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jjjoy

jjjoy LPN

Content by jjjoy

  1. jjjoy

    Time to call a duck a duck?

    Yes, well, taking care of physiologic needs can be learned on the job in no time! How hard can it be? People without degrees in nursing do it all the time! On the other hand, critical thinking about a person's response to illness is the unique domain of nursing so that is the base of pyramid of nursing education! (tongue firmly in cheek)
  2. jjjoy

    Time to call a duck a duck?

    I have to wonder if some of the old-school "ready-to-hit-the-floor-running" nursing programs simply didn't just implement the "sink-or-swim" methodology of nurse training during the first year of the program? I can imagine where making it through as a student in such programs may have been akin to making it through one's first year/s working as a nurse today. I know liability issues can also constrict student opportunities these days. That's where one might need a kind of backwards license-then-apprentice system of nurse training. Just thoughts!
  3. Honestly, I think there ought to be a totally unique track just for bedside nursing so that those training resources can be maximized for those who do plan to work bedside. However, that's not how it works now. So RN education attempts to cover just about everything which can leave grads feeling underprepared for bedside nursing roles. Nonetheless, bedside nursing is still the mainstay of clinical nursing opportunities. For "all those other options" you often need either specific experience, extra training, and/or being in 'the right place at the right time'. Many of those other options also build upon a solid foundation in hands on clinical. The reason they want to hire a nurse in some roles isn't because they value the degree/license, but it's the real-world experience a seasoned nurse can bring to the role. There most certainly *are* roles that nurses fill that are not bedside and do not build upon bedside care. However, if the role doesn't directly build on hands on nursing care then perhaps its a role that doesn't necessarily require a nursing degree either. And if that's your predominant interest, you may want to explore various alternatives to see if nursing or some other schooling might suit your goals best.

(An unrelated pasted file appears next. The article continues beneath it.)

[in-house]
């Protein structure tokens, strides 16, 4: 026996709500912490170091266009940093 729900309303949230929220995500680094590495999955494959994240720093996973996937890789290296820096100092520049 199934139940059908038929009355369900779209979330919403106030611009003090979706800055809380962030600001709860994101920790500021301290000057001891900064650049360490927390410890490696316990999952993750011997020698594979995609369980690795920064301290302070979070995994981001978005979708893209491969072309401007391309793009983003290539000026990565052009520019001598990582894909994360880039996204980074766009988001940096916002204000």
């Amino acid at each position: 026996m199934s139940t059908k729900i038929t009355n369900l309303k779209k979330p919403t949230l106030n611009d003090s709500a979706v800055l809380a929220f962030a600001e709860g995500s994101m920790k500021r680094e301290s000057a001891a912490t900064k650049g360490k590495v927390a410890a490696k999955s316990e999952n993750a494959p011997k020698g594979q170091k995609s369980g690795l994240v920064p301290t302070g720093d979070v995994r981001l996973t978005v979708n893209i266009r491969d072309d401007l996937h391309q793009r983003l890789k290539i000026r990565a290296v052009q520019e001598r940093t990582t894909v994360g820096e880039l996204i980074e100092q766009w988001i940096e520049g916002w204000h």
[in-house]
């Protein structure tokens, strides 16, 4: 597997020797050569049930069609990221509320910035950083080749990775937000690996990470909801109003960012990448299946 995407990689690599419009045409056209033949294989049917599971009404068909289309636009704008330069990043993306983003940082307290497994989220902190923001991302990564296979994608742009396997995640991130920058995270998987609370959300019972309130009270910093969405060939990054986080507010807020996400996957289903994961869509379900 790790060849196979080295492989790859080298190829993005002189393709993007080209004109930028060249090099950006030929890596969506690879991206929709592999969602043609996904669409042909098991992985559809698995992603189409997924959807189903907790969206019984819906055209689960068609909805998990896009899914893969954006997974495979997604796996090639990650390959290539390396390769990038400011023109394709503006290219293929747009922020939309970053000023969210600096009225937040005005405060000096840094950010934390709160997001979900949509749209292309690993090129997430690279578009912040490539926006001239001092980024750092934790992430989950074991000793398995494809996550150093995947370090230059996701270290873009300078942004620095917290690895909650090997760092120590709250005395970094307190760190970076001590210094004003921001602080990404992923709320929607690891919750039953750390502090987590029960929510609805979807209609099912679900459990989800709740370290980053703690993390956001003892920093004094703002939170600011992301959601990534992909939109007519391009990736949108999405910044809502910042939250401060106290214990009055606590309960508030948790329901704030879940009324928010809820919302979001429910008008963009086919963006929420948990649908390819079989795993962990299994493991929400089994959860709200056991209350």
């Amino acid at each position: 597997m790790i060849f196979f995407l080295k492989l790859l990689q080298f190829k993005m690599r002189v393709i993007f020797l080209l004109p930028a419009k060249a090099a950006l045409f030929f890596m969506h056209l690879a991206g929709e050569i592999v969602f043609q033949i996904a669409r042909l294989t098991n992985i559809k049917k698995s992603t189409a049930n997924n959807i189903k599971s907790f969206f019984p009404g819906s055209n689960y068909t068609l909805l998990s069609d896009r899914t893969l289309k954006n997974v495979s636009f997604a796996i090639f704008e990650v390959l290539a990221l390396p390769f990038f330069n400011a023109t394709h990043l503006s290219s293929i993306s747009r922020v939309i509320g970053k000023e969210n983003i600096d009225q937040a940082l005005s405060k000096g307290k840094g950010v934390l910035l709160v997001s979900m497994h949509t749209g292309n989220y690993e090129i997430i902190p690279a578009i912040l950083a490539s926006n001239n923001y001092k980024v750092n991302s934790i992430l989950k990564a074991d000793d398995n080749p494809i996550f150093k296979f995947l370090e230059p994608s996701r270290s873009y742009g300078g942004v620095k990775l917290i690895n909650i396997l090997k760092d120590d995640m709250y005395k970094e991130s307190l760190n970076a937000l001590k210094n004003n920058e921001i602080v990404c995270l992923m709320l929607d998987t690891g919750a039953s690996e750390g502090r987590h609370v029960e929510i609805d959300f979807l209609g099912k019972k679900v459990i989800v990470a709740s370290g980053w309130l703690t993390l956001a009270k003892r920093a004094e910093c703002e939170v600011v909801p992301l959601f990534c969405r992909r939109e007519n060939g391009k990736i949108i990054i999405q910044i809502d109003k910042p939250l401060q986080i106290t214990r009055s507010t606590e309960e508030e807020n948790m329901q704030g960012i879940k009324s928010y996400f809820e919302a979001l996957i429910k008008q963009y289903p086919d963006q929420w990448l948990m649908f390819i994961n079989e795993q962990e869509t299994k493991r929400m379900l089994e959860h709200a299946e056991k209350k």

4. jjjoy

    How bad is distance learning?

    A traditional brick-and-mortar program arranges most, if not all, student clinical experiences and provides a clinical instructor. With distance programs, you really need to find out how you are supposed to get clinical experience. If they just say they help students arrange it, find out how exactly they help and determine if it's something that you can realistically work with.
  5. I thought 15 month programs also ran through much of the summer. So I'm curious how long the break is. Do you know what the possibility is of lining up some kind of experience over a summer break? Obviously, having the time available for an internship doesn't mean much if there aren't any internships to be had. What's the job market like where you are? If it's very tight, any increased networking/experience certainly couldn't hurt and any chance to get a foot in the door helps.